Properties of our polymers in a biological system

Both of our polymers are biodegradable and biocompatible. A biodegradable material can degrade in a natural environment into smaller compounds, which are not harmful. Eventually, it degrades into simple compounds like oxygen, carbon dioxide and water. Biodegradation is catalyzed by either organisms like bacteria and fungi, or by other natural factors like water, UV and oxygen. Biodegradable plastics refer to a plastic which is strong during the period of use, but after a defined time-frame degrades into compounds which are non-toxic[5].

Since PLGA and PLGC meet all these criterias, they are considered biodegradable[6] [7].

A biocompatible polymer refers to a biomaterial which is compatible with living tissue, and is therefore able to substitute a part of a living systems’ function in contact with it. It is furthermore a material which does not harm the body, and does not create inflammatory reactions. Biocompatible polymers are designed to interface, and depending on the composition, to interact with biologically active surroundings. Because of that, they are important for clinical applications such as implants, drug delivery systems, and tissue engineering, and are often used in modern medicine[8]. Both PLGA and PLGC are also biocompatible polymers[9][10].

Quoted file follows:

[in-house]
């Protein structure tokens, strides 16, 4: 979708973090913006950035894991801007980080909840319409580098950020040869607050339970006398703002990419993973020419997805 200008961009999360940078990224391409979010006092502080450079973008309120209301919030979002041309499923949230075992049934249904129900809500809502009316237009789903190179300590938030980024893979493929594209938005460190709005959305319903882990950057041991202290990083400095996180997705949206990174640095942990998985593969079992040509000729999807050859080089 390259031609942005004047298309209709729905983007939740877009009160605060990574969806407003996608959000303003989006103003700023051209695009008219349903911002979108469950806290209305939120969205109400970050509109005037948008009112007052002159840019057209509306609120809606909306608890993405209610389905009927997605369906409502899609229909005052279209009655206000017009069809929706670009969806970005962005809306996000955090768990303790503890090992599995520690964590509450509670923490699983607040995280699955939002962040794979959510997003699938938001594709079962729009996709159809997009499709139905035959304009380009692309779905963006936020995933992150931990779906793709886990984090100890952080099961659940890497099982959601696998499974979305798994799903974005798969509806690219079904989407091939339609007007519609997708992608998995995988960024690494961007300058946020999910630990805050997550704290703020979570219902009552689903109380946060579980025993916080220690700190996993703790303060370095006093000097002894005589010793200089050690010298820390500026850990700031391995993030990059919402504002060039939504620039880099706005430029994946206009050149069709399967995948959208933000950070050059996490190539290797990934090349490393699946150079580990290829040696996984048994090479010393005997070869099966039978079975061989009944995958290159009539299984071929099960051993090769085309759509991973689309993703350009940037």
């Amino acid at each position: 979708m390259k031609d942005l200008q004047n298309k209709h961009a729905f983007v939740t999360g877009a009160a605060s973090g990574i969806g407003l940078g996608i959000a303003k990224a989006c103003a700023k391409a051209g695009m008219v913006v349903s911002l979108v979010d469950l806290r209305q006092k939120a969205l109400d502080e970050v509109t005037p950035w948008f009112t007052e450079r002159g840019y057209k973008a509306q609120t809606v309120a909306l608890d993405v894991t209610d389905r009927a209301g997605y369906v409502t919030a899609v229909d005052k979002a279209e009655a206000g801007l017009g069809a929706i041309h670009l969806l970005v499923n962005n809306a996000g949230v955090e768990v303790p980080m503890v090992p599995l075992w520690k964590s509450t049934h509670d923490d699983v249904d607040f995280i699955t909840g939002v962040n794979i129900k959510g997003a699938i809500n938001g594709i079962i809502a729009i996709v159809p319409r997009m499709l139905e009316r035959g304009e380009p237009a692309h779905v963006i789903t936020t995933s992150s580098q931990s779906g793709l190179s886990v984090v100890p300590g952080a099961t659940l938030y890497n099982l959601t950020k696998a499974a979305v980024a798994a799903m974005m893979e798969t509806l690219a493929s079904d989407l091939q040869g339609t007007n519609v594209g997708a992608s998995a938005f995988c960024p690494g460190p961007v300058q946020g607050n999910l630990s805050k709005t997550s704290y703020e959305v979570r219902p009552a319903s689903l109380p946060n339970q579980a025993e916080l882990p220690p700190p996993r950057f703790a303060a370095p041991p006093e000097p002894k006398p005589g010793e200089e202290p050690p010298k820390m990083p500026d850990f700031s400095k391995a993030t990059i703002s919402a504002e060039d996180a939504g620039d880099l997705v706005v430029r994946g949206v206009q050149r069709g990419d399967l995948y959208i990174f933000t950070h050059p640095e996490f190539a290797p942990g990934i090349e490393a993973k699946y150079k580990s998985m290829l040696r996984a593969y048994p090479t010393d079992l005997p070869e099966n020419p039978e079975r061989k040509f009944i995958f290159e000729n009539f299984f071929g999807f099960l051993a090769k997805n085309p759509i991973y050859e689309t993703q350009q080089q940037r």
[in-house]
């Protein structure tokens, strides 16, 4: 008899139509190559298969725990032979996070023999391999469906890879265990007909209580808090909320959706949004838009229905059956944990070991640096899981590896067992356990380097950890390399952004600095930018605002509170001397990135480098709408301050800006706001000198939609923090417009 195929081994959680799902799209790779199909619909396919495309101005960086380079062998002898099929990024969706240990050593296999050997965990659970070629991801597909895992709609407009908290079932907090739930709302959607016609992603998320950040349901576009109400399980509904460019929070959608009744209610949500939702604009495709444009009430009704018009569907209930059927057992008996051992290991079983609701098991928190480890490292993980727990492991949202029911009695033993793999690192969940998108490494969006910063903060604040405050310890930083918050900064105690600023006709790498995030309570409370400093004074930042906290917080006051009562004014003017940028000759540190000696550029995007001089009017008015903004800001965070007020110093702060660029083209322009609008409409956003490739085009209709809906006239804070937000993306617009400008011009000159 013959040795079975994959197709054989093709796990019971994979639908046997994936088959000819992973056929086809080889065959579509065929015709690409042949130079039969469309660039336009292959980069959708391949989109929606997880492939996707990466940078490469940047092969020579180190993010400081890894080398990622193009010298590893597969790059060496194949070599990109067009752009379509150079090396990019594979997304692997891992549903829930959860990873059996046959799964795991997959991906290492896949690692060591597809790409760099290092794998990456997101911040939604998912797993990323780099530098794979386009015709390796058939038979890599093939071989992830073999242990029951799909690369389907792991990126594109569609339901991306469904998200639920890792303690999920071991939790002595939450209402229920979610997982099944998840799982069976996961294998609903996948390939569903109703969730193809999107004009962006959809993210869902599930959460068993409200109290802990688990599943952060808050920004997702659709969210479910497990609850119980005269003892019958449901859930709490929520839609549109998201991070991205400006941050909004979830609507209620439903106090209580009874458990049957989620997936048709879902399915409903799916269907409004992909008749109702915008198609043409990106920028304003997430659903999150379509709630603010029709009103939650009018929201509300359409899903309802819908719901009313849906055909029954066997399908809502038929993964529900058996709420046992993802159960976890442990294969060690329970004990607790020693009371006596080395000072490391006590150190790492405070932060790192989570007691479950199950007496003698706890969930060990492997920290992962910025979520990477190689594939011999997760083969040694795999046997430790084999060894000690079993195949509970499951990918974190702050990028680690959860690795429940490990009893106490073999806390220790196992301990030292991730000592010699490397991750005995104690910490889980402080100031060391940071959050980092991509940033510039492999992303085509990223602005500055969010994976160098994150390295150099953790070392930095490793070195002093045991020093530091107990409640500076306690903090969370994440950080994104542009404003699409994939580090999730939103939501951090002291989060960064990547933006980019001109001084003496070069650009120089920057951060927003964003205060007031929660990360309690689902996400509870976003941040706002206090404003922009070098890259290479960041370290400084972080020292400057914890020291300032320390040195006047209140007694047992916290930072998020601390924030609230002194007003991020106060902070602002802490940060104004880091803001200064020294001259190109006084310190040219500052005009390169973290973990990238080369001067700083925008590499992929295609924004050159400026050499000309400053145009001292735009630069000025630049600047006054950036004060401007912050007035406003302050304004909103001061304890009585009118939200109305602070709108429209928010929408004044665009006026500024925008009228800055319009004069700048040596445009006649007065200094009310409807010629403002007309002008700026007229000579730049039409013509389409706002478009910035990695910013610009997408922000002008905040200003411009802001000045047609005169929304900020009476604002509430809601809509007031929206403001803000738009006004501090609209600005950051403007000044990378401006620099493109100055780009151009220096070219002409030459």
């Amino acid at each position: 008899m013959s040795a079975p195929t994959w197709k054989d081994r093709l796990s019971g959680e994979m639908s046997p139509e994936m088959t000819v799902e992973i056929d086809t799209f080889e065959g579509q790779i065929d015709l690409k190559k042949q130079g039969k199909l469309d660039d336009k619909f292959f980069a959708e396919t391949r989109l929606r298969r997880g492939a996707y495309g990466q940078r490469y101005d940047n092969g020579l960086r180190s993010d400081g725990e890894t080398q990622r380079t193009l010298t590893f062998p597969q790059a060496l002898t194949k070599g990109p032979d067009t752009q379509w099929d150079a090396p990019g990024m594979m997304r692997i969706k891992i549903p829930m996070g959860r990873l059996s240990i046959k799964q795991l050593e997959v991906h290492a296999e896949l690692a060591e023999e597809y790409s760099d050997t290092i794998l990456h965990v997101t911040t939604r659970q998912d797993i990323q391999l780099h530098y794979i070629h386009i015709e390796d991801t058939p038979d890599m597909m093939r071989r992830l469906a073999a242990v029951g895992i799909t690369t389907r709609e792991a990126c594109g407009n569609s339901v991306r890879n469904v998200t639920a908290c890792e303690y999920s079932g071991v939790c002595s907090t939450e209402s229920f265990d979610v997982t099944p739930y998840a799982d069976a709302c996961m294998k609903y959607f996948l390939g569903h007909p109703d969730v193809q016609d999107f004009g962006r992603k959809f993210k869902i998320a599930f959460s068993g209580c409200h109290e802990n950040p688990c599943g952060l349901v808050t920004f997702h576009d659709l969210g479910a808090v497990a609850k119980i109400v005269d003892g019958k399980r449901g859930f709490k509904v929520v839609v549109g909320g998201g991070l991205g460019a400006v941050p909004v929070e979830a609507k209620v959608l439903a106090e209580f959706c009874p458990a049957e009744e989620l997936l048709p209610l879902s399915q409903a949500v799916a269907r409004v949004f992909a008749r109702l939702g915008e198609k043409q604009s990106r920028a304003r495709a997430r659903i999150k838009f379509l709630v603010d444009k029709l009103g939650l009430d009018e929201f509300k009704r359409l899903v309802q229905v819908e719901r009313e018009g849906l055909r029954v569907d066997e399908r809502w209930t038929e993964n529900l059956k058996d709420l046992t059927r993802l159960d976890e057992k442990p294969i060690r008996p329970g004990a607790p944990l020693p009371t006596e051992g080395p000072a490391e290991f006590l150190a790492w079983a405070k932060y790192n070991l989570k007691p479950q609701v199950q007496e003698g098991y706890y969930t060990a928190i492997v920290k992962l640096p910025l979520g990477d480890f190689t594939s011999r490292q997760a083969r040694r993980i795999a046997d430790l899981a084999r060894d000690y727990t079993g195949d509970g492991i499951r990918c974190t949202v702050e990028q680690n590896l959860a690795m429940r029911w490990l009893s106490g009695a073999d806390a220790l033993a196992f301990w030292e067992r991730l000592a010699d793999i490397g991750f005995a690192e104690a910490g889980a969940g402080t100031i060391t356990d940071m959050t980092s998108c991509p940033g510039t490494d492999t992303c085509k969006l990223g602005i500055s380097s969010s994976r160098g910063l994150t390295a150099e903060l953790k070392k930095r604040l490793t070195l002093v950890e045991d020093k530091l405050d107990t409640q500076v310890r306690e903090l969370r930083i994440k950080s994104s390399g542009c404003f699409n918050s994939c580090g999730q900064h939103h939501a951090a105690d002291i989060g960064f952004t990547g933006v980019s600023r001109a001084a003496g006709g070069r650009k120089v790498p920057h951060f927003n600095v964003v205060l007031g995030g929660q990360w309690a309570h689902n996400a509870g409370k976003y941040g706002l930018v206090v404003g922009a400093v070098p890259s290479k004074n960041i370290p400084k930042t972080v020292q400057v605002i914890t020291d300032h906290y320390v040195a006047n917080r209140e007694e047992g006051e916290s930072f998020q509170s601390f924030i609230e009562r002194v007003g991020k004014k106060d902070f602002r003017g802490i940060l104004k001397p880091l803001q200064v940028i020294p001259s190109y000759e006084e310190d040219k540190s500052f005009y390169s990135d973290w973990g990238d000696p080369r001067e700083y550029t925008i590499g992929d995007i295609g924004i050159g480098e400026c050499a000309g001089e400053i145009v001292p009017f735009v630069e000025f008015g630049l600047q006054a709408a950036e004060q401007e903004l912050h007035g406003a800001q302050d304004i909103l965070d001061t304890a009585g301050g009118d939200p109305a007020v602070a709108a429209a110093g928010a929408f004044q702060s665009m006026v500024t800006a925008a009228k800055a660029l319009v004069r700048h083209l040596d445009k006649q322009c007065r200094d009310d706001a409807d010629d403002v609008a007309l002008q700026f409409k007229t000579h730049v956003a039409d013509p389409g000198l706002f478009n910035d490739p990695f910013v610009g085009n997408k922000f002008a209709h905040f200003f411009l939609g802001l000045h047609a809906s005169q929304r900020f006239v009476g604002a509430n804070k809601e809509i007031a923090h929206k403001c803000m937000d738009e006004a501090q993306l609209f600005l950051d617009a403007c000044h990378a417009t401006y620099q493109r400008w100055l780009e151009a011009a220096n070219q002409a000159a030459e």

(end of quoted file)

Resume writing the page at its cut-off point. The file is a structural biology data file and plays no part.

When PLGA and PLGC are degrading, they undergo surface or bulk erosion, depending on e.g. their size, weight and density. Surface erosion means, that the polymer degrades from the outside to the inside, while during bulk erosion, water diffuses through it and it degrades at almost the same rate in every place of the polymer. PLGA and PLGC degrade into acids, which lower the pH and thereby catalyzes the degradation process. This process is called autohydrolysis. The process has also an impact on implants and nanospheres in humans, even though the blood maintains a constant pH value. When the polymer reaches a critical size, diffusion dominates and bulk erosion takes place. The polymer degrades into the acids, leading to an accumulation of acid inside the polymer structure, since they are not able to diffuse out of the polymer again. This results in a pH-gradient from the inside to the outside of the nanosphere or implant, which in turn leads to a faster degradation on the inside where the pH is lower. When degradation advances, this leads to pore formation. Due to this fact, their degradation is not linear[11].

Why would we be interested in PLGA and PLGC?